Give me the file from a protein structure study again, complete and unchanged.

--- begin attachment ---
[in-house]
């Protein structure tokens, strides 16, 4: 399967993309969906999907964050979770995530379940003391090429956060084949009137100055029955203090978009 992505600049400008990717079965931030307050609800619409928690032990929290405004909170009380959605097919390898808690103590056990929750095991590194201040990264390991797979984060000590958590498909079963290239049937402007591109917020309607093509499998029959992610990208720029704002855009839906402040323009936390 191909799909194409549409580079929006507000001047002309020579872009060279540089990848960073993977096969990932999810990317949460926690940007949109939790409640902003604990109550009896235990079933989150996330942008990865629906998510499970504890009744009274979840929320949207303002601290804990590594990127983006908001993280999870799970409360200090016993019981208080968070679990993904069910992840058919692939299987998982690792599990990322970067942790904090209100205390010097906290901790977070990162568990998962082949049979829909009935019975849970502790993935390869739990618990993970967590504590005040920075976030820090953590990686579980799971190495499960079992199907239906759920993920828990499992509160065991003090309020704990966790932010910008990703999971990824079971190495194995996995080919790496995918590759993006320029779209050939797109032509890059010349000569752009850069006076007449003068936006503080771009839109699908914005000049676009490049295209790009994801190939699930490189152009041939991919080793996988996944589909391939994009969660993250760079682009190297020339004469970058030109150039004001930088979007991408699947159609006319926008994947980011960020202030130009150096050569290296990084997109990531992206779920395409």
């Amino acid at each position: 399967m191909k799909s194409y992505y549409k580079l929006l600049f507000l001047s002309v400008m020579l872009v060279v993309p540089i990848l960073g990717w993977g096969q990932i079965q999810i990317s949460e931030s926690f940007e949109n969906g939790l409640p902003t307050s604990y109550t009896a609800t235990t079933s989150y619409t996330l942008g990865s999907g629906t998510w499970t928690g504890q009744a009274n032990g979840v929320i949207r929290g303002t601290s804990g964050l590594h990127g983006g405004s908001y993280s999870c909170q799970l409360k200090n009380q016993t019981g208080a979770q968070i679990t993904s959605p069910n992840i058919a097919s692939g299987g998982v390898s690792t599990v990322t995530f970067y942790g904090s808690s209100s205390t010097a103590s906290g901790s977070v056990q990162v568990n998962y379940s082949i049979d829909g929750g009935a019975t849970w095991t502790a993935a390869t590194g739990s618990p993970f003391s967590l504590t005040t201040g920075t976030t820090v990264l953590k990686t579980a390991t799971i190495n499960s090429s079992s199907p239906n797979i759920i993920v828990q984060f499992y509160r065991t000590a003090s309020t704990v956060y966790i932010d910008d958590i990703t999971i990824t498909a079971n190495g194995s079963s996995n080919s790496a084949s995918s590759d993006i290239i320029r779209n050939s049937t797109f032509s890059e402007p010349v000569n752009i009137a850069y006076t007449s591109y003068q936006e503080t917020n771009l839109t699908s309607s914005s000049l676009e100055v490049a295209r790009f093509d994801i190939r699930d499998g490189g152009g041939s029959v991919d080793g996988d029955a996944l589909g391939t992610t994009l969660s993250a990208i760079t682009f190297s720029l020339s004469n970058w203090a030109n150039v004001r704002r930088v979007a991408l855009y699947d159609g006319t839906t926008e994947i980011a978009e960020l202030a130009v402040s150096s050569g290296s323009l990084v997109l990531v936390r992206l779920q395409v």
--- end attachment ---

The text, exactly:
[in-house]
């Protein structure tokens, strides 16, 4: 399967993309969906999907964050979770995530379940003391090429956060084949009137100055029955203090978009 992505600049400008990717079965931030307050609800619409928690032990929290405004909170009380959605097919390898808690103590056990929750095991590194201040990264390991797979984060000590958590498909079963290239049937402007591109917020309607093509499998029959992610990208720029704002855009839906402040323009936390 191909799909194409549409580079929006507000001047002309020579872009060279540089990848960073993977096969990932999810990317949460926690940007949109939790409640902003604990109550009896235990079933989150996330942008990865629906998510499970504890009744009274979840929320949207303002601290804990590594990127983006908001993280999870799970409360200090016993019981208080968070679990993904069910992840058919692939299987998982690792599990990322970067942790904090209100205390010097906290901790977070990162568990998962082949049979829909009935019975849970502790993935390869739990618990993970967590504590005040920075976030820090953590990686579980799971190495499960079992199907239906759920993920828990499992509160065991003090309020704990966790932010910008990703999971990824079971190495194995996995080919790496995918590759993006320029779209050939797109032509890059010349000569752009850069006076007449003068936006503080771009839109699908914005000049676009490049295209790009994801190939699930490189152009041939991919080793996988996944589909391939994009969660993250760079682009190297020339004469970058030109150039004001930088979007991408699947159609006319926008994947980011960020202030130009150096050569290296990084997109990531992206779920395409």
């Amino acid at each position: 399967m191909k799909s194409y992505y549409k580079l929006l600049f507000l001047s002309v400008m020579l872009v060279v993309p540089i990848l960073g990717w993977g096969q990932i079965q999810i990317s949460e931030s926690f940007e949109n969906g939790l409640p902003t307050s604990y109550t009896a609800t235990t079933s989150y619409t996330l942008g990865s999907g629906t998510w499970t928690g504890q009744a009274n032990g979840v929320i949207r929290g303002t601290s804990g964050l590594h990127g983006g405004s908001y993280s999870c909170q799970l409360k200090n009380q016993t019981g208080a979770q968070i679990t993904s959605p069910n992840i058919a097919s692939g299987g998982v390898s690792t599990v990322t995530f970067y942790g904090s808690s209100s205390t010097a103590s906290g901790s977070v056990q990162v568990n998962y379940s082949i049979d829909g929750g009935a019975t849970w095991t502790a993935a390869t590194g739990s618990p993970f003391s967590l504590t005040t201040g920075t976030t820090v990264l953590k990686t579980a390991t799971i190495n499960s090429s079992s199907p239906n797979i759920i993920v828990q984060f499992y509160r065991t000590a003090s309020t704990v956060y966790i932010d910008d958590i990703t999971i990824t498909a079971n190495g194995s079963s996995n080919s790496a084949s995918s590759d993006i290239i320029r779209n050939s049937t797109f032509s890059e402007p010349v000569n752009i009137a850069y006076t007449s591109y003068q936006e503080t917020n771009l839109t699908s309607s914005s000049l676009e100055v490049a295209r790009f093509d994801i190939r699930d499998g490189g152009g041939s029959v991919d080793g996988d029955a996944l589909g391939t992610t994009l969660s993250a990208i760079t682009f190297s720029l020339s004469n970058w203090a030109n150039v004001r704002r930088v979007a991408l855009y699947d159609g006319t839906t926008e994947i980011a978009e960020l202030a130009v402040s150096s050569g290296s323009l990084v997109l990531v936390r992206l779920q395409v």